Saccopteryx leptura

Bonaccorso, Frank, 2019, Family Emballonuridae (Sheath-tailed Bats), Handbook of the Mammals of the World, Vol. 9, Lyny Edicions, pp. 350-373: 9

publication ID


persistent identifier

treatment provided by


scientific name

Saccopteryx leptura


51 View On . Lesser Sac-winged Bat

Saccopteryx leptura  

French: Saccoptère commun / German: Kleine Sackflügelfledermaus / Spanish: Sacóptero menor

Other common names: Brown White-lined Bat, Lesser White-lined Bat

Taxonomy. Vespertilio lepturus Schreber, 1774   , “ Surinam [= Suriname ].”   This species is monotypic.

Distribution. From S Mexico (Chiapas State) S throughout Central America to N & E Colombia, E Ecuador, E Peru, N Bolivia, and E to E & SE Brazil (S to Sâo Paulo State), and S throughout W Colombia to Ecuador; also on Margarita I (Venezuela) and Trinidad and Tobago Is. View Figure Descriptive notes. Head-body 38-51 mm, tail 9—19 mm, ear 12-15 mm, hindfoot 6-10 mm, forearm 37-43 mm; weight 3-6 g. Female Lesser Sac-winged Bats are slightly larger than males. Dorsal fur is uniformly dark brown, with two buff-colored longitudinal wavy stripes on either side of median of back that extend from shoulders onto rump. Venter is significantly paler brown. Wing sacs containing odiferous glands occur next to forearm, close to elbow, and open on dorsal surface of antebrachial membrane. Wing sacs are more developed in males. Skull has well-developed postorbital processes. Premaxillae are usually free and always incomplete with distinct suture boundaries.

Habitat. Lowland deciduous and evergreen forests from sea level to 914 m but most commonly below 100 m. In Mexico, the Lesser Sac-winged Bat also occurs in secondary forests, croplands, and grasslands.

Food and Feeding. Lesser Sac-winged Bats feed on aerial insects including moths. They occasionally forage over streams, but closed canopy appears to be preferred foraging habitat. Roosting groups defend foraging territories of 0-1—1-8 ha.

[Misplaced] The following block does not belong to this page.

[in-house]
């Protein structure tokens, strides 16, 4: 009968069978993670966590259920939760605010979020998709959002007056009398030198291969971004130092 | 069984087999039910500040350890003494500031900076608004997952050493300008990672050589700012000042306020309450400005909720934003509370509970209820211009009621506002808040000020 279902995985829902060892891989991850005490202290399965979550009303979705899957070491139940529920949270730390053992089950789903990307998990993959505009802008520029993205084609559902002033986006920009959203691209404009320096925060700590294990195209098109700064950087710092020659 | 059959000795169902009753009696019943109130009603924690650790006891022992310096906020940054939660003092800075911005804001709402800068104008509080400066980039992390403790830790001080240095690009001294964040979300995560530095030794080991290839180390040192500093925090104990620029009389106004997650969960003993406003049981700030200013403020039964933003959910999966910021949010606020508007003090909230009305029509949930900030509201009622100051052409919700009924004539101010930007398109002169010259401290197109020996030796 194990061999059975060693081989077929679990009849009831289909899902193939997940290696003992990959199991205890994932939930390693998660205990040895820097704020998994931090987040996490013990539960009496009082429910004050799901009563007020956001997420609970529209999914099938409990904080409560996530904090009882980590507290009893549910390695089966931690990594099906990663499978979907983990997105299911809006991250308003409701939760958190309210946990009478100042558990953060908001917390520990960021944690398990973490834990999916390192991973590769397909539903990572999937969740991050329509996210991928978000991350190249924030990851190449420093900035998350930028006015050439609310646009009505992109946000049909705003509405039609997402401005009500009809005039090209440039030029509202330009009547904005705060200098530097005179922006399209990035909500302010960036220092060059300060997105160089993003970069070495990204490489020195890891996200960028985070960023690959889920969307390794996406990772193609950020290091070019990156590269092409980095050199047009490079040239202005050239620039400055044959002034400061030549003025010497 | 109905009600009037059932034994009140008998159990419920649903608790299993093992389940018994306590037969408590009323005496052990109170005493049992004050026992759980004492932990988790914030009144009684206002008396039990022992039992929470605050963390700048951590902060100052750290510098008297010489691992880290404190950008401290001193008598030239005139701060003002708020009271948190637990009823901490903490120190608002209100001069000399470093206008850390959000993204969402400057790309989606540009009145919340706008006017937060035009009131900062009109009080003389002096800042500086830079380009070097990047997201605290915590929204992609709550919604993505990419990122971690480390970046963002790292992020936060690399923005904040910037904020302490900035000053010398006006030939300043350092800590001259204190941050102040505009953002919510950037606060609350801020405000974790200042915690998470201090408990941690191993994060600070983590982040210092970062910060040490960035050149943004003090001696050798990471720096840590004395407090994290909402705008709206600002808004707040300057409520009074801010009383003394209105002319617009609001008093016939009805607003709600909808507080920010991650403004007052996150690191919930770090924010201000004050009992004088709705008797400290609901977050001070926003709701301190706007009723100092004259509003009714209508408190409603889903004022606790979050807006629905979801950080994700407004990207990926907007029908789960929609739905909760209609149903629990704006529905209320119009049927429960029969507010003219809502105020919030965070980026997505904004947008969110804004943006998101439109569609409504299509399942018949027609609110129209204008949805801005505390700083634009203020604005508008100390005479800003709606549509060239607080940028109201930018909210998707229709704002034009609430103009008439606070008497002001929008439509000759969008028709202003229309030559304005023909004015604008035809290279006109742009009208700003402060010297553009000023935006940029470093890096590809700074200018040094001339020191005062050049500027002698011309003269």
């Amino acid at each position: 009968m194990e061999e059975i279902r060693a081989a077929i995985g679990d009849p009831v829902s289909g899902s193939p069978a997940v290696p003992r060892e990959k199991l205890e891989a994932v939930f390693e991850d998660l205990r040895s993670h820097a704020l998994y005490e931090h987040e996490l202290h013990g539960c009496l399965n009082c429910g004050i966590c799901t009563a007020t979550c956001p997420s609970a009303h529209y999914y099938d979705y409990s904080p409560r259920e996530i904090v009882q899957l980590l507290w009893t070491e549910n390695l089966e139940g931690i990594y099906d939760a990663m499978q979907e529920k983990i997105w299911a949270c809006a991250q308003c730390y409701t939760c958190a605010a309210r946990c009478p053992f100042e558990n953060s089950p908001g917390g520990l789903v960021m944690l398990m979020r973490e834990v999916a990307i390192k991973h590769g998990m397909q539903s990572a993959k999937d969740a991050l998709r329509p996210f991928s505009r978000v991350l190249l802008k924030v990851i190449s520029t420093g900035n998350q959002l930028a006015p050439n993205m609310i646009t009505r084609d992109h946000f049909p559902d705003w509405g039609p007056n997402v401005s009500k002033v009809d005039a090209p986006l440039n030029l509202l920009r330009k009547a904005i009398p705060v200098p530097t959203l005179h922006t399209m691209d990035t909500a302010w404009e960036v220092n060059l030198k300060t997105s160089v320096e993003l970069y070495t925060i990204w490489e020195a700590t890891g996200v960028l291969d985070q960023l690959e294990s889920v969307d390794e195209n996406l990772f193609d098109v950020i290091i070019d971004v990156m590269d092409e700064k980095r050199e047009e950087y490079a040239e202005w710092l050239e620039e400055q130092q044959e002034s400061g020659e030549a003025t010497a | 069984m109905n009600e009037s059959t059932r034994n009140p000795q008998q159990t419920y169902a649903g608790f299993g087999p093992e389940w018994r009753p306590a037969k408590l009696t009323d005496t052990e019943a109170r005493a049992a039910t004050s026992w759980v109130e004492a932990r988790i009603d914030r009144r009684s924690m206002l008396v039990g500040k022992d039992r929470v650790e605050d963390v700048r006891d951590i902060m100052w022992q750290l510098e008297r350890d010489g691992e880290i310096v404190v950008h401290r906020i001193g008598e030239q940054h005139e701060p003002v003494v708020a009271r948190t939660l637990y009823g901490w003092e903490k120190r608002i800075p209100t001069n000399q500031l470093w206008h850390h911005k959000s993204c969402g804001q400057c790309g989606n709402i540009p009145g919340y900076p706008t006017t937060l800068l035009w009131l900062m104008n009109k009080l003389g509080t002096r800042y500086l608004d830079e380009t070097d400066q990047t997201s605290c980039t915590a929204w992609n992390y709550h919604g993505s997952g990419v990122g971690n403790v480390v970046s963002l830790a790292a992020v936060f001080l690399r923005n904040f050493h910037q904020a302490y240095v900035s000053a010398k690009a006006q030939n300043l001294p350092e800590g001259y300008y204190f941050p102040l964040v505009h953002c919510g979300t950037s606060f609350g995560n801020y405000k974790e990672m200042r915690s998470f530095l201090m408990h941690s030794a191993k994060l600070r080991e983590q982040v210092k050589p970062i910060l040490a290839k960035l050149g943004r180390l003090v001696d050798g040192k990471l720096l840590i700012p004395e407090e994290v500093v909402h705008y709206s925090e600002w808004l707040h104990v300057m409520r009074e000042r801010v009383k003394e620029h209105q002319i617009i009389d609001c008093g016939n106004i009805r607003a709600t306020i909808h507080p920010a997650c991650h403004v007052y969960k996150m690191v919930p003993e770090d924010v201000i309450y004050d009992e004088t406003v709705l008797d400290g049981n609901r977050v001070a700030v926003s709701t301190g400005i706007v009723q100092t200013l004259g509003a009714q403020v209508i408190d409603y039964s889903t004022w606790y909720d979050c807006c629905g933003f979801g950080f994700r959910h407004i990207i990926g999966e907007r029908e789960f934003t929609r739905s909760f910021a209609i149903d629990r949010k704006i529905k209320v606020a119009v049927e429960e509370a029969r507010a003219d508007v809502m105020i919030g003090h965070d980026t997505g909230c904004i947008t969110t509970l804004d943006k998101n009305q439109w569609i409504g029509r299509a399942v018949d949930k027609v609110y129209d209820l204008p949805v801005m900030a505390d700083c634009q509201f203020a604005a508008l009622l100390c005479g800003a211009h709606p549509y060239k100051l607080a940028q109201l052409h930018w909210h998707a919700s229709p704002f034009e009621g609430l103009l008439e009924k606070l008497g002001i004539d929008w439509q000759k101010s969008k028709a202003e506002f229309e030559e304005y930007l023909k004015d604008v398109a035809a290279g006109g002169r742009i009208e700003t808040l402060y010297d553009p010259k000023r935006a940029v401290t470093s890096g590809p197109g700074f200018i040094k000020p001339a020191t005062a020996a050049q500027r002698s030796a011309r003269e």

Breeding. At least in parts of the distribution, Lesser Sac-winged Bats are polyestrous. In Costa Rica, first birth peak of the year occurs in May near onset of rainy season, and a second birth peak occurs in October-November. In Trinidad, there is one birth peak per year in May. Females carry their young for 10-15 days, after which young can fly, but they continue to nurse until c.2-5 months of age. Females can reproduce at 12-18 months of age.

Activity patterns. Lesser Sac-winged Bats are crepuscular. Roost sites are often found on exposed trunks of a large variety of tree species in riparian habitats. Other roosts include undersides of large-leafed plants (e.g. banana and coconut) and in abandoned buildings. Groups of Lesser Sac-winged Bats emerge in late afternoon daylight and forage together in forest canopies until after complete darkness when a group might ascend to forage in forest canopies. Individuals fly repeated back and forth loops within defined feeding areas. During the day, individuals remain alert in roosts and maintain high resting metabolic rates. Echolocation prey search calls have frequencies of C.45—95 kHz, with maximum energy of c.55—60 kHz.

Movements, Home range and Social organization. Roosting groups of Lesser Sacwinged Bats have 1—9 individuals, usually representing a pair of adults and their offspring. Social groups are somewhat fluid, with individuals entering and leaving a given group. Densities range from 2-5 ind/ha in Costa Rica to 17-6 ind/ha in Trinidad; biomass estimates are 14—97 g/ha in these two countries. Males defend individual females during breeding when they occur as monogamous pairs. A variety of audible chirps are used for communication at roosts.

Status and Conservation. Classified as Least Concern on The IUCNRed List. The Lesser Sac-winged Bat has a large distribution and presumably large and stable overall population, and it occupies a wide range of habitats. It occurs in many protected areas. In Mexico, it receives special protection. Forest loss from conversion to pasture and agriculture is the primary threat, particularly in the Brazil.

Bibliography. Bradbury &Vehrencamp (1976a, 1977 a, 1977b), Carter et al. (1981), Cruz-Parrado et al. (2018), Eisenberg (1989), Emmons & Feer (1997), Garbino (2011), Jones   & Hood (1993), Koopman (1993), McNab (1982,1989), Reid (2009), Webster & Jones   (1984c), Yancey et al. (1998).














Saccopteryx leptura

Bonaccorso, Frank 2019


Hood 1993


Hood 1993

Vespertilio lepturus

Schreber 1774